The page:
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#170 Overall Influence

National University of Singapore

Autonomous research university in Singapore
By James Barham, PhD

The National University of Singapore (NUS) was founded in 1905 as the Straits Settlements and Federated Malay States Government Medical School, in what was then the British-controlled Straits Settlements colony.

NUS—like the nation of which it is a part—has a long and complex history

In 1912, the British king, Edward VII, provided a permanent endowment for the new medical school. In gratitude, the administration changed the school’s name the following year, to the King Edward VII Medical School.

The medical school grew rapidly, requiring the expansion of its academic curriculum. This change was acknowledged in 1921 by another institutional name change—to the King Edward VII College of Medicine.

A second institution of higher learning—Raffles College—was established in 1928 as a liberal arts college for the ethnic-Malay population of Singapore.

In 1948, the colony of British Malaya was reorganized as the Federation of Malaya and Singapore. The following year, the King Edward VII College of Medicine and Raffles College merged, creating the University of Malaya. The University of Malaya, with campuses in Singapore and in Kuala Lumpur, was intended to serve the population of the entire Federation.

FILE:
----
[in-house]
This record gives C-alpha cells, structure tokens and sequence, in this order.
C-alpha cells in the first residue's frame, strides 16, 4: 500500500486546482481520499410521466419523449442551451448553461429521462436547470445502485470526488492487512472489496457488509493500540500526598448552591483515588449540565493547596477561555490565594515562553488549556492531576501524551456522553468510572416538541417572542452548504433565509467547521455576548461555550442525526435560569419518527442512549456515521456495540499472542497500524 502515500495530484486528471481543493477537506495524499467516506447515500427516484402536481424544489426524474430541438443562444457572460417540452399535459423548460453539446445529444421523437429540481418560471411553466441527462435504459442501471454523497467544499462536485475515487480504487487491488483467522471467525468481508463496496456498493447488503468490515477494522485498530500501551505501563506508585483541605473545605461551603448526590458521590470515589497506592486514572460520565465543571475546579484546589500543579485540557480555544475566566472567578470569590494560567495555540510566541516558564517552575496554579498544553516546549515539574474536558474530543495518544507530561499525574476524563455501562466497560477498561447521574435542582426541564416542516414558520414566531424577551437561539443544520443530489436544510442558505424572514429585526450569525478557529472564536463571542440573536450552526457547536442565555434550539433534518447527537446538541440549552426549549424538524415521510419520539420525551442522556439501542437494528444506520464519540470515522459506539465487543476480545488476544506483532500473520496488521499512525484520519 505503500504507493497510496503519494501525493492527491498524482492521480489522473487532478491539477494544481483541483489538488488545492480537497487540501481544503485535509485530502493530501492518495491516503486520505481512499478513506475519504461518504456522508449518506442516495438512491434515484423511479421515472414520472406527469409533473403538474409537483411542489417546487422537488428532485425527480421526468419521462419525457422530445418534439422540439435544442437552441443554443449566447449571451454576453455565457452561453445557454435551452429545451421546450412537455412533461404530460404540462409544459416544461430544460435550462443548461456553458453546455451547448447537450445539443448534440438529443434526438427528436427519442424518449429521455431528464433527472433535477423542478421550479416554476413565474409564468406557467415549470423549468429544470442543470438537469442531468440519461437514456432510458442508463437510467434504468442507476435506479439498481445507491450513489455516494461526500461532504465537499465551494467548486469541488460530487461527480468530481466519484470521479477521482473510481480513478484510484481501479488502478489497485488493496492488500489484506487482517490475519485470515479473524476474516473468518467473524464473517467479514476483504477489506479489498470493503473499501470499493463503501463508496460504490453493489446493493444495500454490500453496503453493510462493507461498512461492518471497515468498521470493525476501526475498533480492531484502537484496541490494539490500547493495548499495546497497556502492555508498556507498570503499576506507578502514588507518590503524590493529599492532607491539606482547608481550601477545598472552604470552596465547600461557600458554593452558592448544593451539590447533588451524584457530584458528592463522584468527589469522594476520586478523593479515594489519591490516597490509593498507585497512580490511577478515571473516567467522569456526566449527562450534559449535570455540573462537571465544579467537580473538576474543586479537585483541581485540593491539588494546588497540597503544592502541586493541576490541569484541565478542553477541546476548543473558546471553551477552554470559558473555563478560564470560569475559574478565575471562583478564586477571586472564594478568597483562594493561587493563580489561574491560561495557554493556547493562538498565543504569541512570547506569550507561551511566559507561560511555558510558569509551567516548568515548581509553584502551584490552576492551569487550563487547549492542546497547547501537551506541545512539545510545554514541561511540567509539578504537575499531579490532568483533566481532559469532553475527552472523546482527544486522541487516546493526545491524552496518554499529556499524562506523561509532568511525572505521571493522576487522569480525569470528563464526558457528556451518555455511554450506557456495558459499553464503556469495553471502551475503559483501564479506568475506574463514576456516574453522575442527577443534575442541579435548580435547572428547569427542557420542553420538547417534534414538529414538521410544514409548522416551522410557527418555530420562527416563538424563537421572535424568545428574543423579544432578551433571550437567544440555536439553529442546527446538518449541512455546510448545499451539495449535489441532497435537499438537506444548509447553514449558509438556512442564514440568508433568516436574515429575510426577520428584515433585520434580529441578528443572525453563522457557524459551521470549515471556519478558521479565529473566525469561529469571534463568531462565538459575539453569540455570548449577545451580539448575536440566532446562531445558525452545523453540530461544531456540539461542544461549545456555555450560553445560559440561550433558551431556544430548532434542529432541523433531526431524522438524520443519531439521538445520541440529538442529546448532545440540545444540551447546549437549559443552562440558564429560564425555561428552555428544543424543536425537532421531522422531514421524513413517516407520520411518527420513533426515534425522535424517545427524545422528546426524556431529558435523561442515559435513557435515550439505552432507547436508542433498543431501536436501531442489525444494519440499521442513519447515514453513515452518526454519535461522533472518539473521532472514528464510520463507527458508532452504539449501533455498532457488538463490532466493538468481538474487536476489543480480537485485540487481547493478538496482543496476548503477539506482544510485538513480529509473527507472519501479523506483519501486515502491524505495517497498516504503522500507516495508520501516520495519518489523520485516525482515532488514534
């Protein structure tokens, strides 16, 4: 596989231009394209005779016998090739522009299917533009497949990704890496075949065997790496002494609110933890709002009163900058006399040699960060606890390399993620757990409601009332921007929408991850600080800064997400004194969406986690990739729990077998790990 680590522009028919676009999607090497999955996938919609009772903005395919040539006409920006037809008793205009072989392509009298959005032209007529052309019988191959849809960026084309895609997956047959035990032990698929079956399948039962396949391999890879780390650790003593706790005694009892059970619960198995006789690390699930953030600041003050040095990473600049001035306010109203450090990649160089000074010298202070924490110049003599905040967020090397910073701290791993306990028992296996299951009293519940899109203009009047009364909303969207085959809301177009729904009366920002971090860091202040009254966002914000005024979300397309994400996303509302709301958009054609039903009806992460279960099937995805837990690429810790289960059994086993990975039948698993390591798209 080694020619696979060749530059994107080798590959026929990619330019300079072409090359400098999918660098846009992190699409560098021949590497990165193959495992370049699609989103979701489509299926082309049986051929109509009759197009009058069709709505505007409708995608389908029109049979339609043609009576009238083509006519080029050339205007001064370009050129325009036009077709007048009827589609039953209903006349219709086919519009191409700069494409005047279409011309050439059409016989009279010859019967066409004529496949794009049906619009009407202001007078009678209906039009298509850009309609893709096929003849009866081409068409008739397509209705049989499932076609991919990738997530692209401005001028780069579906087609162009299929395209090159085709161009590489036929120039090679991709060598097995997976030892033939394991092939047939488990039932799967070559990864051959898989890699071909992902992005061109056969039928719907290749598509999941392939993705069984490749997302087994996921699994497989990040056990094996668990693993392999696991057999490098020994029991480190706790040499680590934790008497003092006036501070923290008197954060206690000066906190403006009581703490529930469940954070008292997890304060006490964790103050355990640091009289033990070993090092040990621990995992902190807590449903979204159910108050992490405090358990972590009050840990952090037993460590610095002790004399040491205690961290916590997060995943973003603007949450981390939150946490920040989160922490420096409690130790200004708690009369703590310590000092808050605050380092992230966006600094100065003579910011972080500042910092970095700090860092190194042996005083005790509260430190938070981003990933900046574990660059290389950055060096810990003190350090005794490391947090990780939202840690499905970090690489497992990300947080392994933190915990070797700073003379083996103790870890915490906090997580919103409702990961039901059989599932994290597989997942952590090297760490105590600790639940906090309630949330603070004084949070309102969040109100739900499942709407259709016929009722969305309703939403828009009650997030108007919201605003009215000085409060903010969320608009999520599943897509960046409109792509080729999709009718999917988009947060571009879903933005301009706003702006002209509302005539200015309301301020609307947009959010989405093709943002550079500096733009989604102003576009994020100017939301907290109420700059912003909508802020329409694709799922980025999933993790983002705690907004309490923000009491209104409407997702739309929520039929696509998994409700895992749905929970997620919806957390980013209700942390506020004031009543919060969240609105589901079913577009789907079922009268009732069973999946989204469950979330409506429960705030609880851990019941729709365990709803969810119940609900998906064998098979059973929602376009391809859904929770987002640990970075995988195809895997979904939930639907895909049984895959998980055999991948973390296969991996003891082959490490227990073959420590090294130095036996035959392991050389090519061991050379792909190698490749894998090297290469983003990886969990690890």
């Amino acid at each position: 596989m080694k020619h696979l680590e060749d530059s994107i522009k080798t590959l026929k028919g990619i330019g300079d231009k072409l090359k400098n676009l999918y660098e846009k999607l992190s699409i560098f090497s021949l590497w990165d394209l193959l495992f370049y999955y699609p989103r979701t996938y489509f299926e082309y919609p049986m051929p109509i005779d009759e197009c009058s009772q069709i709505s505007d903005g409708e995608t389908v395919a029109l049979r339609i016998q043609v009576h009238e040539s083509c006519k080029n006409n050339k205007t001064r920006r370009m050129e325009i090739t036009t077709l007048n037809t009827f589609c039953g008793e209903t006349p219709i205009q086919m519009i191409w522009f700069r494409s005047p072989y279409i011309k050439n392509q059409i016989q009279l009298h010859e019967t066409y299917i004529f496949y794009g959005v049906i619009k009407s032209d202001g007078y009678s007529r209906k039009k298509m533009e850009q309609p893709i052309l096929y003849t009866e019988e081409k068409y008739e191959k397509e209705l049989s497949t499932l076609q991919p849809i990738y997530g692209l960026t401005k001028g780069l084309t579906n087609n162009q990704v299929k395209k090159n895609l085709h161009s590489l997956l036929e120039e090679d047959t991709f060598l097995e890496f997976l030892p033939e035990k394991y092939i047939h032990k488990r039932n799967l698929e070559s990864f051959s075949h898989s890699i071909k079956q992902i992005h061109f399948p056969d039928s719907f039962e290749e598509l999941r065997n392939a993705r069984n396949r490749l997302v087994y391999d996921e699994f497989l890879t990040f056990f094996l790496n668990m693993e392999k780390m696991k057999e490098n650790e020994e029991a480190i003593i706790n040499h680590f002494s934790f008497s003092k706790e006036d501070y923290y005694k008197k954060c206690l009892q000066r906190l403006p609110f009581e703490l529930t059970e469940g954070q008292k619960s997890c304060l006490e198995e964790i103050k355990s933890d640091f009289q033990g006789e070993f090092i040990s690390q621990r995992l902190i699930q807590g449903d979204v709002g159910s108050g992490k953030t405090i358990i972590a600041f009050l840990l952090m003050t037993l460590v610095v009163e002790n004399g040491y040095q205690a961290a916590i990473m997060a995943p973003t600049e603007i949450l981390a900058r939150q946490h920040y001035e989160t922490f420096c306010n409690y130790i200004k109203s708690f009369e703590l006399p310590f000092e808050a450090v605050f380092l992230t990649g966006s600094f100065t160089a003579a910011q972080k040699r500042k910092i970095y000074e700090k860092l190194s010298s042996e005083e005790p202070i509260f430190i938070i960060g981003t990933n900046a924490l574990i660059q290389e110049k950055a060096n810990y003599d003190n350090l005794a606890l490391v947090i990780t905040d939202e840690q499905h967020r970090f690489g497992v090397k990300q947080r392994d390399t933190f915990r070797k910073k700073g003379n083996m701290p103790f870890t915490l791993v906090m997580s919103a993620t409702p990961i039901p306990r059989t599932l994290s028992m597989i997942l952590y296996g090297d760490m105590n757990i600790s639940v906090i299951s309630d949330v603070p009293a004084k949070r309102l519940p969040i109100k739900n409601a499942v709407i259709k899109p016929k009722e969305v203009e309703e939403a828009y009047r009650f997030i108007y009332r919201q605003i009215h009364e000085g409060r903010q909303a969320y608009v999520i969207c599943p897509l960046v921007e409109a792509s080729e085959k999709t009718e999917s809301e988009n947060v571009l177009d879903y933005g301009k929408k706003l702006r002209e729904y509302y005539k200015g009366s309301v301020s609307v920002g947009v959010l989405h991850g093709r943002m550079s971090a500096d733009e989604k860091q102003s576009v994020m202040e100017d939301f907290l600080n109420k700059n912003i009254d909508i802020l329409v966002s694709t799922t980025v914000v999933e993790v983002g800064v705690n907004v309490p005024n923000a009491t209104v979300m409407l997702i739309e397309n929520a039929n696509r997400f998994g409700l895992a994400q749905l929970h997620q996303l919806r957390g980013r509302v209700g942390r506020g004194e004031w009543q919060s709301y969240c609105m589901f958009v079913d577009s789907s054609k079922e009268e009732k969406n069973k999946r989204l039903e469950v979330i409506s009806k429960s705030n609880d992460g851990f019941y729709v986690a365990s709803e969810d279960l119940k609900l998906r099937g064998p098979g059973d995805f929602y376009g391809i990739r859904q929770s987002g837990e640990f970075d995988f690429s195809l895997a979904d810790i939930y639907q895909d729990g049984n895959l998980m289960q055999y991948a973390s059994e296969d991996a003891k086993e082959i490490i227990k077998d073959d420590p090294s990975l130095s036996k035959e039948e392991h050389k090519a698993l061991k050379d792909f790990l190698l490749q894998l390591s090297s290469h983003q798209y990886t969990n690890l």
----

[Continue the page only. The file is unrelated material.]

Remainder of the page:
In 1955, a third school, named Nanyang University, opened in Singapore to serve the ethnic-Chinese community there.

Two years later, in 1957, the British departed and the Federation of Malaya became an independent nation. In 1962, the University of Malaya’s Singapore campus declared itself an autonomous institution, under the name of University of Singapore.

The following year, in 1963, the new nation changed its name to Malaysia. Two years later, in 1965, Singapore seceded from Malaysia and became an independent country in its own right—the world’s only city-state.

Finally, in 1980, the University of Singapore merged with Nanyang University to create the current National University of Singapore.

NUS is associated with the following prominent individuals:

  • Mathematicians, Louis Chen Hsiao Yun, Gan Wee Teck & Chen-Bo Zhu
  • Physicists, Richard Friend, Artur Ekert & Charles Bailyn, as well as the Nobel laureate, Konstantin Novoselov
  • Chemist, Young-Tae Chang
  • Biochemists, Miranda Yap & Barry Halliwell
  • Botanist, Nam-Hai Chua
  • Neurologist, Lee Wei Ling
  • Poet and playwright, Alfian bin Sa’at
  • Singer and songwriter, Corinne May
  • Chinese folk song artist and author, Liang Wern Fook
  • Actors, Jeanette Aw, Felicia Chin, Desmond Tan, Shawn Lee & Raline Shah
  • Historians, Prasenjit Duara & M.C. Ricklefs
  • Sinologists, Wang Gungwu & Huang Jianli
  • Sociologist, Chua Beng Huat
  • Economists, Danny Quah & Julian Wright
  • Legal scholar and author, Alec Stone Sweet
  • TV news anchor, Tung Soo Hua
  • International lawyer and diplomat, Tommy Koh
  • Former Singapore Chief Justice, Chan Sek Keong